• or agreeing withsomething we don't believe,

  • we're even more uncomfortable about disagreeing with the group.

  • Neil: Well, I didn't realize that people were such sheep. I have a will of steel, Sophie.

  • Sophie: Is that right? So, your will of steelor strong determination

  • somehow melted away in the staff meeting yesterday, I suppose?

  • Neil: Oh well... of course... yes...

  • Sophie: Let's move on and consider briefly how social media encourages groupthink.

  • Neil: Yes, there's a real danger with something like, for example, the Twitterthe social networking service.

  • Because when an opinion on Twitter starts to "trend", it can take on a momentum of its own,

  • and people adopt it simply because it's popular, not because they really believe it.

  • Sophie: And momentum means a force that keeps something going once it has started.

  • Let's hear from journalist and author, Jon Ronson. He has an interesting opinion about this.

  • Jon Ronson: One of the ironies here is that on social media we all like to see ourselves as nonconformists

  • but when we all get together in a group

  • what we're doing is using our individual nonconformity to create a more conformist world.

  • So if somebody steps out of line, all us nonconformists, in this frightened conformist way, tear them apart.

  • It's like we're defining the boundaries of normality by tearing apart the people on the outside.

  • Sophie: Jon Ronson. Are you a nonconformist then, Neil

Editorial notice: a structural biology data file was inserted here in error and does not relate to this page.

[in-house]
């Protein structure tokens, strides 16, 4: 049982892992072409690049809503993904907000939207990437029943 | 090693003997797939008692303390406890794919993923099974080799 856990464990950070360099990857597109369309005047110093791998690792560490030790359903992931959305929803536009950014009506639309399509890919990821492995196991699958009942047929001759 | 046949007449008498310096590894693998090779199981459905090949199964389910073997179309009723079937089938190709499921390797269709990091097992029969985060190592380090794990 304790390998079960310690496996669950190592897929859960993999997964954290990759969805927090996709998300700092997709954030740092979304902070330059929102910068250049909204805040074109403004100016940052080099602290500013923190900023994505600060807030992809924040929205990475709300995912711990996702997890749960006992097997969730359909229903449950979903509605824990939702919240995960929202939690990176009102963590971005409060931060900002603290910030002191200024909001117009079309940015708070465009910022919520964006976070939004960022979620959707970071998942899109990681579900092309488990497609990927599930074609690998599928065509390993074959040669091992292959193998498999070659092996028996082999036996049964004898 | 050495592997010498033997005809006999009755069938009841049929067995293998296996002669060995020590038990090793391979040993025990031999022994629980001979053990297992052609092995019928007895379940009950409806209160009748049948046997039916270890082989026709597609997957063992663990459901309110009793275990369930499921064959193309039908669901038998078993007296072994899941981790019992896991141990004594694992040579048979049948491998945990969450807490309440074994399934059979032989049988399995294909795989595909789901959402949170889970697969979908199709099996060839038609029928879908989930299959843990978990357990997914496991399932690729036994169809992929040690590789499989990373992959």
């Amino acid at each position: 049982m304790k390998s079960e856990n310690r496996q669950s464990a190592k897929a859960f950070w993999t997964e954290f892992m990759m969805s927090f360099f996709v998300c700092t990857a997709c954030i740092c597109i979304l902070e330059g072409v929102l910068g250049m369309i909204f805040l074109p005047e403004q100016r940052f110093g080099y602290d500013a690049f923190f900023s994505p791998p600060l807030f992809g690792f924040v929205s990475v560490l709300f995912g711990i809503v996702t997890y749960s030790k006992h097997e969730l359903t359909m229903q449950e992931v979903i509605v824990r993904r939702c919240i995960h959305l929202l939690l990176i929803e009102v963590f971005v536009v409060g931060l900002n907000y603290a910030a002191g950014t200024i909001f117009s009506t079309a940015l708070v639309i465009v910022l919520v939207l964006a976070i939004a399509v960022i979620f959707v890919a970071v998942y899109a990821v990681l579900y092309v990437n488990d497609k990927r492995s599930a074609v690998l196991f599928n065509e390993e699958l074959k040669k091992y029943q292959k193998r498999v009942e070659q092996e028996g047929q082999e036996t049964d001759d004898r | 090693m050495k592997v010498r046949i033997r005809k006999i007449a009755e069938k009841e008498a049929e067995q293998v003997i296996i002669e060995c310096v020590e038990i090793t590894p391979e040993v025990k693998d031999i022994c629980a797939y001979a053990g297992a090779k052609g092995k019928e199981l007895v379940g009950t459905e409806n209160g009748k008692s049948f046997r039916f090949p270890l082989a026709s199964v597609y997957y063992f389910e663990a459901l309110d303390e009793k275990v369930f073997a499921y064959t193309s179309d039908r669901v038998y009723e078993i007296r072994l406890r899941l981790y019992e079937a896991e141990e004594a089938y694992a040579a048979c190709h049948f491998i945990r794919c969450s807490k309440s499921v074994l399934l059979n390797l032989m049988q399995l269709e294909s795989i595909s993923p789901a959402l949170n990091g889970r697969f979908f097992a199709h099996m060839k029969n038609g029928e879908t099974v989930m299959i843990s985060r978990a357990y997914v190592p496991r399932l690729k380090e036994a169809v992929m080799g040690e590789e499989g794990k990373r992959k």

• someone who thinks and behaves differently from other people?

  • Neil: I'm not the type that Jon Ronson is describing

  • one who joins up with other so-called nonconformists to bully people with different views.

  • Now remember I asked you earlier: In which story by Hans Christian Andersen

  • does a young boy dare to tell the truth when everyone else goes along with an obvious lie?

  • Is it... a) The Red Shoes, b) The Snow Queen

  • Or c) The Emperor's New Clothes?

  • Sophie: I guessed c) The Emperor's New Clothes.

  • Neil: And you were right, Sophie!

  • The Emperor's New Clothes is a story by Hans Christian Andersen about two weavers

  • who promise an emperor a new suit of clothes that is invisible to those who are stupid or incompetent.

  • No one dares to say that he doesn't see any suit of clothes until a child cries out,

  • "But he isn't wearing anything at all!"

  • Sophie: It's a great storyand a lesson to us all. Now can we hear the words we learned today please?

  • Neil: They are:

  • decaffeinated

  • groupthink

  • contrary to

  • conformity

  • fold

  • going along with

  • will of steel

  • momentum

  • nonconformist

  • Sophie: Well, that's the end of today's 6 Minute English. Don't forget to join us again soon!

  • Both: Bye.

Sophie: Hello and welcome to 6 Minute English. I'm Sophie.

Subtitles and vocabulary

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B1 UK TOEIC sophie emperor clothes conformity jon

BBC 6 Minute English April 14, 2016 - Do you think for yourself?

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    Adam Huang posted on 2016/04/16